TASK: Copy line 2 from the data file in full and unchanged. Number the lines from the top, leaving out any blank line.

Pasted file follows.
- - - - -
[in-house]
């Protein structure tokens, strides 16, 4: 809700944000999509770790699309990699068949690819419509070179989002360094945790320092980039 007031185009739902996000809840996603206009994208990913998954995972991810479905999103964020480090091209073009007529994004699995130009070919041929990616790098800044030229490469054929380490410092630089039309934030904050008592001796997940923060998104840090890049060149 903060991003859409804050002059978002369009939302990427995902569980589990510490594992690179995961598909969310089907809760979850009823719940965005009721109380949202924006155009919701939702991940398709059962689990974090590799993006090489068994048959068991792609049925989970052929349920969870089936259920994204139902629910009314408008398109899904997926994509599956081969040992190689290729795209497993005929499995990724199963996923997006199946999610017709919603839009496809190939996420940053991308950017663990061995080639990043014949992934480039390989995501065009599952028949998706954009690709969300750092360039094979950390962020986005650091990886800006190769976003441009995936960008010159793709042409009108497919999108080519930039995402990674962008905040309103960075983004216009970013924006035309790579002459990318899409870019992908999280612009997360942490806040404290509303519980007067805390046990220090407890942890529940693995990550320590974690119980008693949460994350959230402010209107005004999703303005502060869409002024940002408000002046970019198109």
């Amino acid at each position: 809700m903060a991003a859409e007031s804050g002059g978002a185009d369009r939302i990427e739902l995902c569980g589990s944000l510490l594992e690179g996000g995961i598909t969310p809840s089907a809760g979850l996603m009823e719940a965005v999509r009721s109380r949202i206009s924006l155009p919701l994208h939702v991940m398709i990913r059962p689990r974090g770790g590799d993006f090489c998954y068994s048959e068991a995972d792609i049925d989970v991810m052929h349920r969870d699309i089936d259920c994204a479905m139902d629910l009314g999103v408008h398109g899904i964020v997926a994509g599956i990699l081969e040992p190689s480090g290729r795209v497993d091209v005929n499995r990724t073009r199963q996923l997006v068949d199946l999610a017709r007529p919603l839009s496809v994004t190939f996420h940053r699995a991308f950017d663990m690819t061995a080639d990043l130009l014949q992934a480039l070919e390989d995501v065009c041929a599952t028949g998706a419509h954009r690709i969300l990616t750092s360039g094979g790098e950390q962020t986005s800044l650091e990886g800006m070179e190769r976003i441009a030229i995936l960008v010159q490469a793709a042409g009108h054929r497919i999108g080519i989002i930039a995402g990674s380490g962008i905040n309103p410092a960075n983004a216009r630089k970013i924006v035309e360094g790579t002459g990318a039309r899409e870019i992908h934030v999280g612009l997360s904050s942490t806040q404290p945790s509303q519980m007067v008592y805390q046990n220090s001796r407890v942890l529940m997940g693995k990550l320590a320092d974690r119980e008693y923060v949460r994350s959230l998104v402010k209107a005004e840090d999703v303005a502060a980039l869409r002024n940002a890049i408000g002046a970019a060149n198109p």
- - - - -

């Protein structure tokens, strides 16, 4: 809700944000999509770790699309990699068949690819419509070179989002360094945790320092980039 007031185009739902996000809840996603206009994208990913998954995972991810479905999103964020480090091209073009007529994004699995130009070919041929990616790098800044030229490469054929380490410092630089039309934030904050008592001796997940923060998104840090890049060149 903060991003859409804050002059978002369009939302990427995902569980589990510490594992690179995961598909969310089907809760979850009823719940965005009721109380949202924006155009919701939702991940398709059962689990974090590799993006090489068994048959068991792609049925989970052929349920969870089936259920994204139902629910009314408008398109899904997926994509599956081969040992190689290729795209497993005929499995990724199963996923997006199946999610017709919603839009496809190939996420940053991308950017663990061995080639990043014949992934480039390989995501065009599952028949998706954009690709969300750092360039094979950390962020986005650091990886800006190769976003441009995936960008010159793709042409009108497919999108080519930039995402990674962008905040309103960075983004216009970013924006035309790579002459990318899409870019992908999280612009997360942490806040404290509303519980007067805390046990220090407890942890529940693995990550320590974690119980008693949460994350959230402010209107005004999703303005502060869409002024940002408000002046970019198109």